In Epicurean philosophy it is fundamental that all pleasures are desirable, and all pains are undesirable, but it is also fundamental that there is no absolute standard as to how you as an individual (or humans as a group, for that matter) must always choose from among the available pleasures and pains. The "natural" and "necessary" divisions are totally pragmatically based -- there is no "list" by which nature approves or disapproves of any set category.

    I don't want you to take what I am saying on my or DeWitt's authority - unfortunately there is no way for someone like you to be sure who is right without reading both sides of the argument and the texts for yourself. I cite DeWitt so strongly because his summary is the most concise and persuasive of which i am aware, but the articles I cited also provide much additional documentation for the same conclusions.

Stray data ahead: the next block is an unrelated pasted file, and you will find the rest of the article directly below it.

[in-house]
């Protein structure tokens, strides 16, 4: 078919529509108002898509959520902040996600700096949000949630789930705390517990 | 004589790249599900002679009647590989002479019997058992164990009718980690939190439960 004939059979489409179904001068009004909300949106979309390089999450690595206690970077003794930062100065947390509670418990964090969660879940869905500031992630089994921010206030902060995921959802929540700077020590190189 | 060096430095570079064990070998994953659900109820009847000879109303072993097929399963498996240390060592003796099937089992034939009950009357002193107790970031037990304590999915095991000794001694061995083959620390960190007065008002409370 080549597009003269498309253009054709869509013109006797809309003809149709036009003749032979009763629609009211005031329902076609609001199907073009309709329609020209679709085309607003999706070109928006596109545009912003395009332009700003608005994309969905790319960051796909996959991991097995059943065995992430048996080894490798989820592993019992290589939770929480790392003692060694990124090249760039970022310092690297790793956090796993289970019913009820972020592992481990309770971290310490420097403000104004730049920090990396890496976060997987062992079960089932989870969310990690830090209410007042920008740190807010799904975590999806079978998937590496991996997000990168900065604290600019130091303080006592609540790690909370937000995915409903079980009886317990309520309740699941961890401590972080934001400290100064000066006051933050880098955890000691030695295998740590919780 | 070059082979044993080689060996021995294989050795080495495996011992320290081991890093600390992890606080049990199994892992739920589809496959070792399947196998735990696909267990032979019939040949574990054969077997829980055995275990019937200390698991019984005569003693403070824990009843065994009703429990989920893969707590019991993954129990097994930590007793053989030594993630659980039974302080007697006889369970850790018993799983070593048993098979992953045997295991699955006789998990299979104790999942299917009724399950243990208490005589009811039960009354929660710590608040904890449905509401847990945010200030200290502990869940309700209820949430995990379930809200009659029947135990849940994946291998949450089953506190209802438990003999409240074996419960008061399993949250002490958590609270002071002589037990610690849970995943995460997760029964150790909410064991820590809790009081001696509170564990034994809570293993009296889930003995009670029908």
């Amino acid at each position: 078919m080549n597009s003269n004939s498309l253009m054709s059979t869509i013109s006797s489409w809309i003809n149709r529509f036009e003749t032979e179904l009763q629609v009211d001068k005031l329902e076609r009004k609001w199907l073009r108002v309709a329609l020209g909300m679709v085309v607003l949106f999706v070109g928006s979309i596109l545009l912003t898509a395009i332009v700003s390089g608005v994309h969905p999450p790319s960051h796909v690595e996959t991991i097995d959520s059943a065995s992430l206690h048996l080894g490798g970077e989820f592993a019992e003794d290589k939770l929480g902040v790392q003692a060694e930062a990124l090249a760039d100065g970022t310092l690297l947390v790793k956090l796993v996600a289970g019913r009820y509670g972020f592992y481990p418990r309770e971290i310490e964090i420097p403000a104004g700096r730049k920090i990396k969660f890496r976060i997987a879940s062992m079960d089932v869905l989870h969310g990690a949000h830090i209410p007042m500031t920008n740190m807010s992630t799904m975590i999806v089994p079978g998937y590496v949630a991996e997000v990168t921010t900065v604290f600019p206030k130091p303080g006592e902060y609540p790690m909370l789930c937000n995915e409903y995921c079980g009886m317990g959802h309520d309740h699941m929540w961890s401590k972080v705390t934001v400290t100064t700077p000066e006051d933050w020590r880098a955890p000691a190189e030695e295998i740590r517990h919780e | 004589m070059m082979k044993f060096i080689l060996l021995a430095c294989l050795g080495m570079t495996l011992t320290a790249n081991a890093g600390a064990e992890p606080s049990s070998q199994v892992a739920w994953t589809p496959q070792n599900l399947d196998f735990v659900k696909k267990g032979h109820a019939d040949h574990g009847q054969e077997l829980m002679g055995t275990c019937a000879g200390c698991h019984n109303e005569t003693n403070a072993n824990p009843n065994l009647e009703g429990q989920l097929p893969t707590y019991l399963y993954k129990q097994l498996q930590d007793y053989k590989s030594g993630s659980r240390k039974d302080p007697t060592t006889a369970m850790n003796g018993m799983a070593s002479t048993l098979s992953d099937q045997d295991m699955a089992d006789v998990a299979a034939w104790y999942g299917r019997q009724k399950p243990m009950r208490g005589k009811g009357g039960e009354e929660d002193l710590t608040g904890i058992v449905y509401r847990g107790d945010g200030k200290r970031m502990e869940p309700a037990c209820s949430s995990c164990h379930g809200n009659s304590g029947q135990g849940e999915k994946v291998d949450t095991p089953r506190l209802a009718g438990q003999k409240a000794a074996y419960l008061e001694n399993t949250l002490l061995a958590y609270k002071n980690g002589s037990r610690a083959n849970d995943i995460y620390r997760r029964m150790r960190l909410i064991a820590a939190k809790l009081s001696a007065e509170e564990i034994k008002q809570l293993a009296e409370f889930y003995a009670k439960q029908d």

Also I have to note that I think that you are off on a significant detour by talking in terms of "vainglories" -- which is not an Epicurean term in any way, and rather conveys the implication that there is a set category of prohibited pleasures, which I am contending, and think you will eventually find - there is not. ;)

    For example, this from Epicurus' letter to Menoeceus:


    "Every pleasure then because of its natural kinship to us is good, yet not every pleasure is to be chosen: even as every pain also is an evil, yet not all are always of a nature to be avoided. Yet by a scale of comparison and by the consideration of advantages and disadvantages we must form our judgment on all these matters. For the good on certain occasions we treat as bad, and conversely the bad as good."

  • Is there anything extant where Epicurus discusses the three types pleasures? Or is that all just second hand?…3Abook%3D10%3Achapter%3D1
    That's a link to Diogenes Laertius's Lives, Book X. The discussion of the desires is toward the end of verse 127 in the Letter to Menoikeus. That's one place Epicurus talks about the categories of desires.